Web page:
If the student has completed residency requirements, established their dissertation committee, but has not yet advanced to the In-Candidacy status, the student’s committee chair will be responsible for the generation of the evaluation with the program Co-Directors.

If students advance to candidacy in winter or spring quarters, they do still need to participate in the in-person evaluation with the co-directors that year. However you will not need to complete and online evaluation tool. You just need to complete the Annual Doctoral Student Progress Review Form Word doc


Each student in PhD candidacy is to receive an annual substantive progress review. At least three members of the student’s doctoral dissertation committee are to participate in the review. The review should cover the student’s progress to date, recommended modifications to the dissertation’s scope or methodology, and timetable for completion. The doctoral committee chair shall write up the results of the review and discuss them with the student. All members of the doctoral committee participating in the review (at least 3 including the Chair), the student, the UCSD and SDSU directors and the Program Chair at UCSD are to complete the online progress report. Please use the following link to the online Annual Spring Evaluation Tool to complete the in-person evaluation.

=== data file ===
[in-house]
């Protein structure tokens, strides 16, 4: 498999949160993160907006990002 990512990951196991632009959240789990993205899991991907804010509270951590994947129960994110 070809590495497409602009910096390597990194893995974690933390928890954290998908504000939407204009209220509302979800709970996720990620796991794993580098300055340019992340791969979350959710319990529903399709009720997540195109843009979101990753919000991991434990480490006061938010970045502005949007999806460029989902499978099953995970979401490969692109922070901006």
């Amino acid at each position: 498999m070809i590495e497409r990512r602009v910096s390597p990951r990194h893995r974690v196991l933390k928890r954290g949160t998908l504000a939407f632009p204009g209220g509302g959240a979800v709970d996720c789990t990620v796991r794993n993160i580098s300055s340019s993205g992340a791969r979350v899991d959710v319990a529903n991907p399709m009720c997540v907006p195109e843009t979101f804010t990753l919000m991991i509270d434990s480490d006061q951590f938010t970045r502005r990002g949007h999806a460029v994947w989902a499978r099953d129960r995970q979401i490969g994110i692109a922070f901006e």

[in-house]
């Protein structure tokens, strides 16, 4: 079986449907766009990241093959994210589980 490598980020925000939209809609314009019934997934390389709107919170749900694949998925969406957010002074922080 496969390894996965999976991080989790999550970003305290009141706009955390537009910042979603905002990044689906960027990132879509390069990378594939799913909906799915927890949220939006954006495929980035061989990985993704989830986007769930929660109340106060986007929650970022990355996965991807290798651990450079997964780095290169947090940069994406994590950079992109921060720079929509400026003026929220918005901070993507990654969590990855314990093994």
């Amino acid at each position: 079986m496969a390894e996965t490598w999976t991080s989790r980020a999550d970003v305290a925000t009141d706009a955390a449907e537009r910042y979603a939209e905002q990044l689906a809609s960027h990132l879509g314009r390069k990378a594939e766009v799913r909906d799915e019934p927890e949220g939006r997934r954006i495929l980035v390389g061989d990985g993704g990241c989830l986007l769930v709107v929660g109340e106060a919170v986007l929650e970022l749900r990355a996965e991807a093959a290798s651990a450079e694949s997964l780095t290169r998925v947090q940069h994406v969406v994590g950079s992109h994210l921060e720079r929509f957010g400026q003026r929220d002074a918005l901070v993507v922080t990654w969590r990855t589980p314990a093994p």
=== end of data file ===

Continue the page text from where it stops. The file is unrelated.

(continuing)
You will be contacted by the UCSD Graduate Coordinator, to verify who is participating in your Annual Evaluation, as access to the Evaluation Tool needs to be established each year.

The Spring Evaluation is due to the UCSD Graduate Coordinator by June 1.

Please note: failure to complete the spring evaluation will create a hold on your account, which will prevent you from registering the following fall quarter. The only exemptions for submitting Spring Evaluation are for students who will advance to candidacy or graduate in spring quarter when the evaluation is due. Students need to notify both Co-directors, via email, in either of these cases. Also, those students who are on an active Leave of Absence (LOA) are not required to submit a Spring Evaluation.